Recently completed and ongoing projects from the Fourth and Fifth Framework programmes, include work on transport of cattle over long distances, animal welfare in organic farming, poultry genetics and feather pecking in chickens and a study on public attitudes to welfare issues (see annex for details). Other projects have tackled important issues such as welfare of veal calf production, genes associated with stress in pigs and locomotory dysfunction in turkeys. Projects involve partners from countries throughout the EU and the associated states.

Beyond the projects leading to direct improvements for animal welfare and food quality, the project on organic farming revealed that, while there is evidence that organic standards have a positive impact on animal welfare, animal health on organic farms is not necessarily better than on conventional farms. The project on consumer opinion was made complex due to the difference between what the public says it wants and actual purchasing behaviour regarding animal products. Nevertheless, the project provides a base on which to build both research and policy that meet society’s demands.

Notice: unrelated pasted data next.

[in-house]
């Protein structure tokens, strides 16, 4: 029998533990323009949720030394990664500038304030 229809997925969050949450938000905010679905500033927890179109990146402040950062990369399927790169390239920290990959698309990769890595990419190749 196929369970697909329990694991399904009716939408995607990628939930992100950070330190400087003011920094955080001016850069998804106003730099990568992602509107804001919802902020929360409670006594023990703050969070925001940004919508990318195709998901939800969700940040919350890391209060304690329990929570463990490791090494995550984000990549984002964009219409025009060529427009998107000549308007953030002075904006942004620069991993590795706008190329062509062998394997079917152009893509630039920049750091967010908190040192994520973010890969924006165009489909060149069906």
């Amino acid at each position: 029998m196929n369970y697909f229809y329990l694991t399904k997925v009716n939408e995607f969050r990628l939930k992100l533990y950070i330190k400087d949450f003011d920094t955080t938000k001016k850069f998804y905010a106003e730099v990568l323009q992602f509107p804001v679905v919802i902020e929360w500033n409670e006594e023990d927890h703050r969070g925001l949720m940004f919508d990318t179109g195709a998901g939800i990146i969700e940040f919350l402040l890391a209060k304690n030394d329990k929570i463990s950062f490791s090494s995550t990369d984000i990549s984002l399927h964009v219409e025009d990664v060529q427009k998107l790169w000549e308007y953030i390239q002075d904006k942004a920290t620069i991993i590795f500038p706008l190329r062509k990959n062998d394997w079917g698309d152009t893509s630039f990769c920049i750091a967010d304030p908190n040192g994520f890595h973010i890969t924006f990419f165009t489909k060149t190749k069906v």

The demand for more welfare-conscious production systems may also engender costs that have an impact on the trade of animals and animal products both within the EU and between the EU and the rest of the world. According to the Treaty of Amsterdam, the European Commission must take into account animal welfare issues when formulating policy and it regularly consults a scientific committee on animal welfare issues.

Under the next Framework programme (2002-2006) research into animal welfare is planned as a part of policy-related research as well as in the context of providing a healthy food supply and potential research areas will be defined in the near future. The workshop, thus, comes at an opportune time for EU-supported welfare research.

Stéphane Hogan | alphagalileo
Further information:
http://europa.eu.int/comm/research/agro/fair/en/index.html
http://europa.eu.int/comm/research/quality-of-life/ka5

More articles from Agricultural and Forestry Science:

nachricht Kakao in Monokultur verträgt Trockenheit besser als Kakao in Mischsystemen